TOKYO (Reuters) - The operator of the wrecked Fukushima nuclear plant said levels of tritium - considered one of the least harmful radioactive elements - spiked more than 15 times in groundwater near a leaked tank at the facility over three days this week.
Tokyo Electric Power Co (Tepco) said tritium levels in water taken from a well close to a number of storage tanks holding irradiated water rose to 64,000 becquerels per liter on Tuesday from 4,200 becquerels/liter at the same location on Sunday.
Tepco said last month that 300 metric tons of highly radioactive water leaked from one of the hastily built steel tanks at the plant, which was crippled by a massive earthquake and tsunami in March 2011.
A Tepco representative told reporters on Wednesday the company was investigating the high tritium reading and could not rule out the possibility that last month's leak had contaminated the groundwater.
The elevated readings of radioactive elements at the plant come just days after Japan's Prime Minister Shinzo Abe told the International Olympic Committee that the situation at the Fukushima facility, 230 km (140 miles) from Tokyo, was "under control", with contamination limited to the area immediately surrounding the plant. Tokyo was chosen over the weekend to host the 2020 Olympic Games.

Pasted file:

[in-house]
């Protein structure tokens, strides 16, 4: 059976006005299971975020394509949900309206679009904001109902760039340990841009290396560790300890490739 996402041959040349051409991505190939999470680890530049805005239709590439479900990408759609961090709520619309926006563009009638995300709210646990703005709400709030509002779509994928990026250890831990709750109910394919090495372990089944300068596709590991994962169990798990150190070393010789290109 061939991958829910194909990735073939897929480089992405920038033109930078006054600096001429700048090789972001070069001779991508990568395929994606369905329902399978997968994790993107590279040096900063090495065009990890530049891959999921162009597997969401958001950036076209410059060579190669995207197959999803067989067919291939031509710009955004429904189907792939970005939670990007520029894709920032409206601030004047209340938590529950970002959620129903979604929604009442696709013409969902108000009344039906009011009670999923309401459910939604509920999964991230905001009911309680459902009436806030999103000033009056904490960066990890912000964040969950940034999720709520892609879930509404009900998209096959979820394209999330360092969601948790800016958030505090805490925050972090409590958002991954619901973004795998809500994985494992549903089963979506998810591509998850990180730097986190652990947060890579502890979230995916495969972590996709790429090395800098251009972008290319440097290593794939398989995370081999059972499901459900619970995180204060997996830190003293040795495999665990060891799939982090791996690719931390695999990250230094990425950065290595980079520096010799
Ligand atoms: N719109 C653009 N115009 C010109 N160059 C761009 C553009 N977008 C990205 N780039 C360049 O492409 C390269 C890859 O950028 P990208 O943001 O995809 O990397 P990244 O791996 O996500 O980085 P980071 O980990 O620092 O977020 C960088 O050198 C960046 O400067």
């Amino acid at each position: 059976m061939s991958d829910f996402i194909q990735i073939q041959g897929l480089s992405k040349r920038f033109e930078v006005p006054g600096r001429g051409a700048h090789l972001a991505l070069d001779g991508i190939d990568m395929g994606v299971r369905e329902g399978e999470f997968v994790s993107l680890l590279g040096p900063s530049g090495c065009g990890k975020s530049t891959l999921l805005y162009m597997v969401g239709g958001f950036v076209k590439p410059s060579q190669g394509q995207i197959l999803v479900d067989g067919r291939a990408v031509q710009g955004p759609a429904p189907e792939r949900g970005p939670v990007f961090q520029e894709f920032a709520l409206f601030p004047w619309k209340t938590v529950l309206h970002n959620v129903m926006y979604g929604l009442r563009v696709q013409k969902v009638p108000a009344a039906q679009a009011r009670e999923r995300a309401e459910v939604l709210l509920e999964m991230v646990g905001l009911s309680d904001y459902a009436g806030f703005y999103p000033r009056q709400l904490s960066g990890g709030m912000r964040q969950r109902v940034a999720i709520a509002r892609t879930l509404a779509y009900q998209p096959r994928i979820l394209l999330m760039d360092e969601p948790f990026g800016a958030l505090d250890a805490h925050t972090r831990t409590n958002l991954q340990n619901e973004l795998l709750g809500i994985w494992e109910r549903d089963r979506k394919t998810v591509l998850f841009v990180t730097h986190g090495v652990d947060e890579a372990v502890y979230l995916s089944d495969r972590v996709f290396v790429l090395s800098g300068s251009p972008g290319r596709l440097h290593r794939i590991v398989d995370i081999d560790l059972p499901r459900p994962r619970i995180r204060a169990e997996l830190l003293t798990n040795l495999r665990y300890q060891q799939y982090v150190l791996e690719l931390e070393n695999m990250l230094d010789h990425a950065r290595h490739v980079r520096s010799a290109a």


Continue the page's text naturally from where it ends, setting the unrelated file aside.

Tritium, which has a half-life of around 12 years, is less harmful to humans than cesium and strontium. A becquerel is a measure of the release of radioactive energy.
The spike in radioactive elements in groundwater near the tanks threatens to scuttle Tepco's plans to build a bypass to route groundwater away from the plant and release it into the Pacific Ocean. The tank that leaked is in an area around 130 meters above the proposed bypass.
Tepco Vice President Zengo Aizawa stressed the importance of the bypass on Wednesday, saying the company will continue to try and win support from local fishermen - who oppose the release of contaminated water into the sea- for the bypass.
(Reporting by Mari Saito, with additional reporting by Leng Cheng; Editing by Ian Geoghegan)